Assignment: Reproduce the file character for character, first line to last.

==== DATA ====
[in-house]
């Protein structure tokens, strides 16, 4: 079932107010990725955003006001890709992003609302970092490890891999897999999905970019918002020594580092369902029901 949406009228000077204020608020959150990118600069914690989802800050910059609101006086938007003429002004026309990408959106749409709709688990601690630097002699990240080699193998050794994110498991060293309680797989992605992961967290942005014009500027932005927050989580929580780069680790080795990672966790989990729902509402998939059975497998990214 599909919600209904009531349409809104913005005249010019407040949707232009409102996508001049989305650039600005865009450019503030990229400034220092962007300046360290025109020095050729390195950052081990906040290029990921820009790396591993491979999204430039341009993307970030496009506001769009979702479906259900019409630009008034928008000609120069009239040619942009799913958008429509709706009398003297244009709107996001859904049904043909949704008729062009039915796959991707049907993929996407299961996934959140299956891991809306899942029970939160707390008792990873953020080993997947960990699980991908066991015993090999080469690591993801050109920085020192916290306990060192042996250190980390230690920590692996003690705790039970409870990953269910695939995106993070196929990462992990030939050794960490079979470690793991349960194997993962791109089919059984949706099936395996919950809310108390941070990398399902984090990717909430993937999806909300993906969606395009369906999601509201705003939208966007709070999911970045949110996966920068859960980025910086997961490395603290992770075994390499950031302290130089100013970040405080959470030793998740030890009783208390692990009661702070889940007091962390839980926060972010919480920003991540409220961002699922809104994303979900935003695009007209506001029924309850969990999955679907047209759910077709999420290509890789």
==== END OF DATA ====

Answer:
[in-house]
């Protein structure tokens, strides 16, 4: 079932107010990725955003006001890709992003609302970092490890891999897999999905970019918002020594580092369902029901 949406009228000077204020608020959150990118600069914690989802800050910059609101006086938007003429002004026309990408959106749409709709688990601690630097002699990240080699193998050794994110498991060293309680797989992605992961967290942005014009500027932005927050989580929580780069680790080795990672966790989990729902509402998939059975497998990214 599909919600209904009531349409809104913005005249010019407040949707232009409102996508001049989305650039600005865009450019503030990229400034220092962007300046360290025109020095050729390195950052081990906040290029990921820009790396591993491979999204430039341009993307970030496009506001769009979702479906259900019409630009008034928008000609120069009239040619942009799913958008429509709706009398003297244009709107996001859904049904043909949704008729062009039915796959991707049907993929996407299961996934959140299956891991809306899942029970939160707390008792990873953020080993997947960990699980991908066991015993090999080469690591993801050109920085020192916290306990060192042996250190980390230690920590692996003690705790039970409870990953269910695939995106993070196929990462992990030939050794960490079979470690793991349960194997993962791109089919059984949706099936395996919950809310108390941070990398399902984090990717909430993937999806909300993906969606395009369906999601509201705003939208966007709070999911970045949110996966920068859960980025910086997961490395603290992770075994390499950031302290130089100013970040405080959470030793998740030890009783208390692990009661702070889940007091962390839980926060972010919480920003991540409220961002699922809104994303979900935003695009007209506001029924309850969990999955679907047209759910077709999420290509890789």